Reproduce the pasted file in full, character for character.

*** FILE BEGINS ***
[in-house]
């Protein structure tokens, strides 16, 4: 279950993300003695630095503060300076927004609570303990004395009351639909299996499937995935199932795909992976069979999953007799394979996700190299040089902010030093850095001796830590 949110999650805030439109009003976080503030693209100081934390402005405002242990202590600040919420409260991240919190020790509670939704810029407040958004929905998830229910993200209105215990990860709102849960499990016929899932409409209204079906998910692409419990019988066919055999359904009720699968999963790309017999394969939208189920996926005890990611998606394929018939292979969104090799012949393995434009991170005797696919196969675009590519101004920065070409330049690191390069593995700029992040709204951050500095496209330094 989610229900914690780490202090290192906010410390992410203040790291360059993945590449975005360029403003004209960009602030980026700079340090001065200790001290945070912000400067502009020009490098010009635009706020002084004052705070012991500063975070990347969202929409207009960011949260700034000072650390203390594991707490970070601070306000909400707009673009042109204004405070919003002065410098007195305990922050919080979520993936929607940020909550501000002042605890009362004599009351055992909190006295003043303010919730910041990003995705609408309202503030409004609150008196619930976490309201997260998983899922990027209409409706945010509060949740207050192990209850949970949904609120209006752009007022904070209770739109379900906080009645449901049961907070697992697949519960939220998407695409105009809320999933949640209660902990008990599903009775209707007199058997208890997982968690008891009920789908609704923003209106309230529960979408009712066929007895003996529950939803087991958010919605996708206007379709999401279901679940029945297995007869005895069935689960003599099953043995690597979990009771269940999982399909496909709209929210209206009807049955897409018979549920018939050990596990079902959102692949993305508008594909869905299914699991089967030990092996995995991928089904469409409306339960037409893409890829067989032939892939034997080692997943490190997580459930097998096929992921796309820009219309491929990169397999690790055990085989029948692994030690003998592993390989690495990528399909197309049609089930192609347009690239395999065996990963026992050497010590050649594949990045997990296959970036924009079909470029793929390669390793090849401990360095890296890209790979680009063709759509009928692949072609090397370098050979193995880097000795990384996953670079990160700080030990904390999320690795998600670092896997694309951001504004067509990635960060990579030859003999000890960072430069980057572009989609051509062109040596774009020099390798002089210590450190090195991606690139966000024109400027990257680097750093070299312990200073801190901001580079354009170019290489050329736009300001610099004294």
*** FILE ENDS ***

[in-house]
């Protein structure tokens, strides 16, 4: 279950993300003695630095503060300076927004609570303990004395009351639909299996499937995935199932795909992976069979999953007799394979996700190299040089902010030093850095001796830590 949110999650805030439109009003976080503030693209100081934390402005405002242990202590600040919420409260991240919190020790509670939704810029407040958004929905998830229910993200209105215990990860709102849960499990016929899932409409209204079906998910692409419990019988066919055999359904009720699968999963790309017999394969939208189920996926005890990611998606394929018939292979969104090799012949393995434009991170005797696919196969675009590519101004920065070409330049690191390069593995700029992040709204951050500095496209330094 989610229900914690780490202090290192906010410390992410203040790291360059993945590449975005360029403003004209960009602030980026700079340090001065200790001290945070912000400067502009020009490098010009635009706020002084004052705070012991500063975070990347969202929409207009960011949260700034000072650390203390594991707490970070601070306000909400707009673009042109204004405070919003002065410098007195305990922050919080979520993936929607940020909550501000002042605890009362004599009351055992909190006295003043303010919730910041990003995705609408309202503030409004609150008196619930976490309201997260998983899922990027209409409706945010509060949740207050192990209850949970949904609120209006752009007022904070209770739109379900906080009645449901049961907070697992697949519960939220998407695409105009809320999933949640209660902990008990599903009775209707007199058997208890997982968690008891009920789908609704923003209106309230529960979408009712066929007895003996529950939803087991958010919605996708206007379709999401279901679940029945297995007869005895069935689960003599099953043995690597979990009771269940999982399909496909709209929210209206009807049955897409018979549920018939050990596990079902959102692949993305508008594909869905299914699991089967030990092996995995991928089904469409409306339960037409893409890829067989032939892939034997080692997943490190997580459930097998096929992921796309820009219309491929990169397999690790055990085989029948692994030690003998592993390989690495990528399909197309049609089930192609347009690239395999065996990963026992050497010590050649594949990045997990296959970036924009079909470029793929390669390793090849401990360095890296890209790979680009063709759509009928692949072609090397370098050979193995880097000795990384996953670079990160700080030990904390999320690795998600670092896997694309951001504004067509990635960060990579030859003999000890960072430069980057572009989609051509062109040596774009020099390798002089210590450190090195991606690139966000024109400027990257680097750093070299312990200073801190901001580079354009170019290489050329736009300001610099004294």